In The News is a roundup of stories from The Canadian Press designed to kickstart your day. Here is what’s on the radar of our editors for the morning of May 14 …
COVID-19 in Canada ….
OTTAWA — Canada is slowly beginning to emerge from its COVID-19 cocoon, with the federal government poised to announce a gradual reopening of national parks and heritage sites and more provinces taking the first halting steps toward a return to normal.
Prime Minister Justin Trudeau and Environment Minister Jonathan Wilkinson are expected to announce today plans to soon begin a phased-in opening of federal parks and historic sites across the country.
Since the deadly virus that causes COVID-19 sent the country into lockdown in mid-March, all national parks and historic sites have been closed, with visitor services and all motor vehicle access suspended.
The gradual reopenings are to be accompanied by measures designed to ensure the safety of visitors and workers.
The plan involves some 38 parks and 171 historic sites, including lighthouses, forts, canals and monuments, that are administered by Parks Canada.
However, none of them are expected to be open in time for the coming long weekend.
In other Canadian news …
SMITHERS, B.C. — Wet’suwet’en hereditary chiefs and representatives of the federal and provincial governments are expected to sign an agreement today that politicians say will rebuild relationships after anti-pipeline protests and blockades earlier this year.
But the deal has also fractured an Indigenous community in B.C.’s Interior.
The memorandum of understanding was signed in March, ending protests and blockades by First Nations across the country that damaged Canada’s economy.
The hereditary chiefs oppose the construction of a Coastal GasLink pipeline through their territory and while this agreement recognizes their rights and title, the chiefs say it has no impact on the pipeline.
Elected chiefs of the First Nation say they should have been involved in the negotiations and are urging rejection of the agreement.
Premier John Horgan says the Wet’suwet’en have to figure out how to govern themselves and the agreement provides a framework allowing that.
Also this …
OTTAWA — Experts say necessary measures to fight the COVID-19 pandemic could be setting Canada back in the battle against superbugs.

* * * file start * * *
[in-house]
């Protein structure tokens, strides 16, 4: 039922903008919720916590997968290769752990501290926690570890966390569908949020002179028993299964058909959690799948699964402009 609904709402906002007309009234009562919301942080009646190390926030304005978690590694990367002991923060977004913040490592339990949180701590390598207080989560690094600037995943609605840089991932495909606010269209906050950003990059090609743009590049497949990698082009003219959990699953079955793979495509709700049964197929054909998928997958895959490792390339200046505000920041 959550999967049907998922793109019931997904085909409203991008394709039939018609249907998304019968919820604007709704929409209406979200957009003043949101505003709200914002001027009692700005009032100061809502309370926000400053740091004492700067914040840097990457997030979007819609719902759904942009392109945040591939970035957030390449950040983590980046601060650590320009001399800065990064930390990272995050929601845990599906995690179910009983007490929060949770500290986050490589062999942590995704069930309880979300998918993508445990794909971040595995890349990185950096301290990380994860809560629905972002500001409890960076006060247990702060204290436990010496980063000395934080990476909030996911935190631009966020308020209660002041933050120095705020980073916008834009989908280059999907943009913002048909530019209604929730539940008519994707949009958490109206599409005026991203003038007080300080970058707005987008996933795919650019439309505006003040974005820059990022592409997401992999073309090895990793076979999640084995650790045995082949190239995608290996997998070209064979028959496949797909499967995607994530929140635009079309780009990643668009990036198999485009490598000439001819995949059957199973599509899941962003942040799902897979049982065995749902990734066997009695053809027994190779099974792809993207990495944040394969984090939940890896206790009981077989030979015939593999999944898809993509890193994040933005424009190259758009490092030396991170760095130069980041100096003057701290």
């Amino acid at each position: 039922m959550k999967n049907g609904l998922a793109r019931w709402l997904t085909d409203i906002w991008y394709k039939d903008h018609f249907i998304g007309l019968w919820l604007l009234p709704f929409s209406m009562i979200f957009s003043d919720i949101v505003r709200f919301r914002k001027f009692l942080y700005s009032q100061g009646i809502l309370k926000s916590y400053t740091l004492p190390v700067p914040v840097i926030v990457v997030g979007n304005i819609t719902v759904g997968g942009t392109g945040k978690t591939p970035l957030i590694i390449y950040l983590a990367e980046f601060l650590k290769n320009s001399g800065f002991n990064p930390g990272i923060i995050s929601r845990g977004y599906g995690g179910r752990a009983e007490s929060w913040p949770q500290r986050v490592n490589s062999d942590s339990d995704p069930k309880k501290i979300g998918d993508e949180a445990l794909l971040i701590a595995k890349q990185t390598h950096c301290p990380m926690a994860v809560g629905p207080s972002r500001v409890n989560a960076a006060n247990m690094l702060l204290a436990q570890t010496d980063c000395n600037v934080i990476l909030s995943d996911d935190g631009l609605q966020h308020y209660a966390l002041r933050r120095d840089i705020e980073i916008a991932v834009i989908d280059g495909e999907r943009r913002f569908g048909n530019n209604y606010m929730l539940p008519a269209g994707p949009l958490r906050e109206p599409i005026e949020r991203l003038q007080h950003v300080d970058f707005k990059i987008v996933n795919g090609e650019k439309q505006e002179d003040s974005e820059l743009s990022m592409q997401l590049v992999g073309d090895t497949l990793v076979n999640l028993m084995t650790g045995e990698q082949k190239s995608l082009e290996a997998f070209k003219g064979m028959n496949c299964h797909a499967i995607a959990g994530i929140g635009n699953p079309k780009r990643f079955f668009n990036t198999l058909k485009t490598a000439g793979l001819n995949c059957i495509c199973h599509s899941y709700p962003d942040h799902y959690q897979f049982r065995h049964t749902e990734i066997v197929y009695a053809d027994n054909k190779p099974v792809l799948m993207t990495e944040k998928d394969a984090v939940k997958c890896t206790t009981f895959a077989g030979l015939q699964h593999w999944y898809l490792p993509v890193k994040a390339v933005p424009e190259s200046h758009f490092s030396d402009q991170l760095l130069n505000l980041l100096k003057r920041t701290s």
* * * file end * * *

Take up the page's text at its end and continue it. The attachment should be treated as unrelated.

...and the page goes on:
They say drug resistant organisms, or superbugs, are just as great a threat as COVID-19, but the consequences will play out on a much longer timeline.
Many of the important things people are doing to fight the virus that causes COVID-19, like copious use of disinfectants and sanitizers and certain treatments, may be making the superbug problem worse.
Microbiologist Dr. Lori Burrows says people using unproven drug therapies to fight the virus, particularly south of the border, is especially troubling as it’s not likely to work and could severely impact the effectiveness of certain antibiotics in the future.
The government was set to release this year its pan-Canadian action plan to fight antimicrobial resistance.
Even so, experts say without significant resources to back it up, it will be difficult to stop the superbug problem from spreading.
COVID-19 in the U.S. …
WASHINGTON — A U.S. immunologist who says he lost his government job because he warned the Trump administration to prepare for the coronavirus pandemic isn’t backing off his bleak forecast.
Dr. Rick Bright is preparing to tell Congress that America faces the “darkest winter in modern history” unless its leaders act decisively to prevent a rebound of the coronavirus.
Bright is set to appear today before the House Energy and Commerce Committee.
In prepared testimony, Bright says failing to develop a national co-ordinated response, based in science, could mean the pandemic will get far worse and cause unprecedented illness and fatalities.
COVID-19 around the world …
MANILLA, Philippines — A strong typhoon has slammed into the eastern Philippines where authorities evacuated tens of thousands of people while trying to avoid the virus risks of overcrowding storm shelters.
The first typhoon to hit the archipelago this year barged ashore at noon in a town in Eastern Samar province. Video showed fierce rain and wind swaying coconut trees, rattling tin roofs and obscuring visibility.
A lockdown to fight the coronavirus requires people to stay in their homes and prohibits all kinds of gatherings that can set off infections. Governors say social distancing will be nearly impossible in emergency shelters.
Some shelters have been made into quarantine facilities, and they may have to be turned back into storm shelters.
COVID-19 and charity work …
A number of Canadian not-for-profit and charity organizations are seeing a drop in the number of volunteers during the COVID-19 pandemic, especially among senior citizens.
Thousands of seniors who would normally be helping on the front lines have become shut-ins, protecting themselves against the novel coronavirus.
The loss of senior volunteers has had a dramatic impact on community organizations, health care and other sectors of Canada’s economy since the lockdown began in March.
Chris Hatch of Food Banks Canada says they have leveraged paid staff from other closed programs to conduct the work that senior volunteers normally perform.
Paula Speevak, president of Volunteer Canada, said about 12.7 million Canadians volunteer every year and of those, around 2.3 million are 65 and over.
She says most seniors help in home support services like family visits, Meals on Wheels, hospital auxiliaries and long-term care.
She says those activities give seniors a sense of belonging, purpose and value, and help them feel connected to the community.
This report by The Canadian Press was first published May 14, 2020
The Canadian Press
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